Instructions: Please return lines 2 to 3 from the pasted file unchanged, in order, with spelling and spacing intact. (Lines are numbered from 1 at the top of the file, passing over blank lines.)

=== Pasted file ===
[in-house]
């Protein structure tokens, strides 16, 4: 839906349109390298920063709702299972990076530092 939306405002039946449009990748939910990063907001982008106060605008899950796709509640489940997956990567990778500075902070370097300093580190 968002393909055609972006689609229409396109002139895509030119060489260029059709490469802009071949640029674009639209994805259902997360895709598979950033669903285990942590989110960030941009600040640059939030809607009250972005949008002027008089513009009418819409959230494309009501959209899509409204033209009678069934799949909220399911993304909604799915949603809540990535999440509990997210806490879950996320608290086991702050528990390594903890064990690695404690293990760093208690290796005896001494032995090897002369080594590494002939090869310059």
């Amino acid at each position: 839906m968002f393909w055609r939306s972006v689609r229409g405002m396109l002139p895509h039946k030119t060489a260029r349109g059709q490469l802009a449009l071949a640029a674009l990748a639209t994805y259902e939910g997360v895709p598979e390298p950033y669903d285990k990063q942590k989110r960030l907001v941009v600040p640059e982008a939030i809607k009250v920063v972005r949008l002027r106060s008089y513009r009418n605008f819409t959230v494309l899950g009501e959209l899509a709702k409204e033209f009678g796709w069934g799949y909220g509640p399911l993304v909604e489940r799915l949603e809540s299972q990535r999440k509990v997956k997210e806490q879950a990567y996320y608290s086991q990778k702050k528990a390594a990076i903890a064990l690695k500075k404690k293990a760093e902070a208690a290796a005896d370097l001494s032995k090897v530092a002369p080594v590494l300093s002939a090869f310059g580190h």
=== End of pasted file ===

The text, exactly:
């Protein structure tokens, strides 16, 4: 839906349109390298920063709702299972990076530092 939306405002039946449009990748939910990063907001982008106060605008899950796709509640489940997956990567990778500075902070370097300093580190 968002393909055609972006689609229409396109002139895509030119060489260029059709490469802009071949640029674009639209994805259902997360895709598979950033669903285990942590989110960030941009600040640059939030809607009250972005949008002027008089513009009418819409959230494309009501959209899509409204033209009678069934799949909220399911993304909604799915949603809540990535999440509990997210806490879950996320608290086991702050528990390594903890064990690695404690293990760093208690290796005896001494032995090897002369080594590494002939090869310059």
């Amino acid at each position: 839906m968002f393909w055609r939306s972006v689609r229409g405002m396109l002139p895509h039946k030119t060489a260029r349109g059709q490469l802009a449009l071949a640029a674009l990748a639209t994805y259902e939910g997360v895709p598979e390298p950033y669903d285990k990063q942590k989110r960030l907001v941009v600040p640059e982008a939030i809607k009250v920063v972005r949008l002027r106060s008089y513009r009418n605008f819409t959230v494309l899950g009501e959209l899509a709702k409204e033209f009678g796709w069934g799949y909220g509640p399911l993304v909604e489940r799915l949603e809540s299972q990535r999440k509990v997956k997210e806490q879950a990567y996320y608290s086991q990778k702050k528990a390594a990076i903890a064990l690695k500075k404690k293990a760093e902070a208690a290796a005896d370097l001494s032995k090897v530092a002369p080594v590494l300093s002939a090869f310059g580190h």